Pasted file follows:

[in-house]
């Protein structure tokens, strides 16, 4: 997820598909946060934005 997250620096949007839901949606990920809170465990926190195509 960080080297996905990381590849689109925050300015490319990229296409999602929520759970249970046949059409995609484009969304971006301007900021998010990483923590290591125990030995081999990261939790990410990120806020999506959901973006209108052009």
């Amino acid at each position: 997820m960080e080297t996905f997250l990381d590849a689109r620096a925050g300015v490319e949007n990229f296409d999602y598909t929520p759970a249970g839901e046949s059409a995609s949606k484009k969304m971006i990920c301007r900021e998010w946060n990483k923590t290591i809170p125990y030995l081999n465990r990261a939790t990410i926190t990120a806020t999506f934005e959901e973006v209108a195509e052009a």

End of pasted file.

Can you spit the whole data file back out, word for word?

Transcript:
[in-house]
């Protein structure tokens, strides 16, 4: 997820598909946060934005 997250620096949007839901949606990920809170465990926190195509 960080080297996905990381590849689109925050300015490319990229296409999602929520759970249970046949059409995609484009969304971006301007900021998010990483923590290591125990030995081999990261939790990410990120806020999506959901973006209108052009």
């Amino acid at each position: 997820m960080e080297t996905f997250l990381d590849a689109r620096a925050g300015v490319e949007n990229f296409d999602y598909t929520p759970a249970g839901e046949s059409a995609s949606k484009k969304m971006i990920c301007r900021e998010w946060n990483k923590t290591i809170p125990y030995l081999n465990r990261a939790t990410i926190t990120a806020t999506f934005e959901e973006v209108a195509e052009a």